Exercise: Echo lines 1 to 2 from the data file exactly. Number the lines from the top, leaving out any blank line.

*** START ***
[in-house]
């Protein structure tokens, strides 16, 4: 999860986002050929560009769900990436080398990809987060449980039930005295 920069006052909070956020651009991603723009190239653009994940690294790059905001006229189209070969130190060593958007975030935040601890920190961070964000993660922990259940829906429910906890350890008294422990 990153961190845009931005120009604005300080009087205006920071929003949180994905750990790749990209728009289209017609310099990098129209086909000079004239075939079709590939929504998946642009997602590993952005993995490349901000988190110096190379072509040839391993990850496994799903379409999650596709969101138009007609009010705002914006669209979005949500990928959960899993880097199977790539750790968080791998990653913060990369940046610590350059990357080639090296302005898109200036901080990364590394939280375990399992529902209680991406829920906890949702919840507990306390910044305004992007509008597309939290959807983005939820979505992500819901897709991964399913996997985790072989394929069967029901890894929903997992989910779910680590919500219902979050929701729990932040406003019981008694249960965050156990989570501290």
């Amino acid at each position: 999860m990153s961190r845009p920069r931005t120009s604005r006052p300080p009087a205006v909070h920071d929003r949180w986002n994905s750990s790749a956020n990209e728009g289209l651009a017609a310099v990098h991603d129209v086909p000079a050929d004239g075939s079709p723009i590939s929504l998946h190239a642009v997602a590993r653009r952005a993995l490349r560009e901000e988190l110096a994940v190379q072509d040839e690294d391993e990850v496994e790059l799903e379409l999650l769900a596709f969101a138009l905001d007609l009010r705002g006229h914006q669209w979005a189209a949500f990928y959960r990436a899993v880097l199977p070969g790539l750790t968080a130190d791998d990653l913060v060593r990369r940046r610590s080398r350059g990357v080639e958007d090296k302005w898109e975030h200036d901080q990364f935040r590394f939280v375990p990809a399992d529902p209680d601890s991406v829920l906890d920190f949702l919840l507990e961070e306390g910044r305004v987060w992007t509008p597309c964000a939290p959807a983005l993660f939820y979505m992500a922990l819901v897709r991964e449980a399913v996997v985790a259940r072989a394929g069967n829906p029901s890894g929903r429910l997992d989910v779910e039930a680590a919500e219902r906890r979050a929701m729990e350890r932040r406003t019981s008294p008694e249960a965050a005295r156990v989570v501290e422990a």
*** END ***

[in-house]
């Protein structure tokens, strides 16, 4: 999860986002050929560009769900990436080398990809987060449980039930005295 920069006052909070956020651009991603723009190239653009994940690294790059905001006229189209070969130190060593958007975030935040601890920190961070964000993660922990259940829906429910906890350890008294422990 990153961190845009931005120009604005300080009087205006920071929003949180994905750990790749990209728009289209017609310099990098129209086909000079004239075939079709590939929504998946642009997602590993952005993995490349901000988190110096190379072509040839391993990850496994799903379409999650596709969101138009007609009010705002914006669209979005949500990928959960899993880097199977790539750790968080791998990653913060990369940046610590350059990357080639090296302005898109200036901080990364590394939280375990399992529902209680991406829920906890949702919840507990306390910044305004992007509008597309939290959807983005939820979505992500819901897709991964399913996997985790072989394929069967029901890894929903997992989910779910680590919500219902979050929701729990932040406003019981008694249960965050156990989570501290």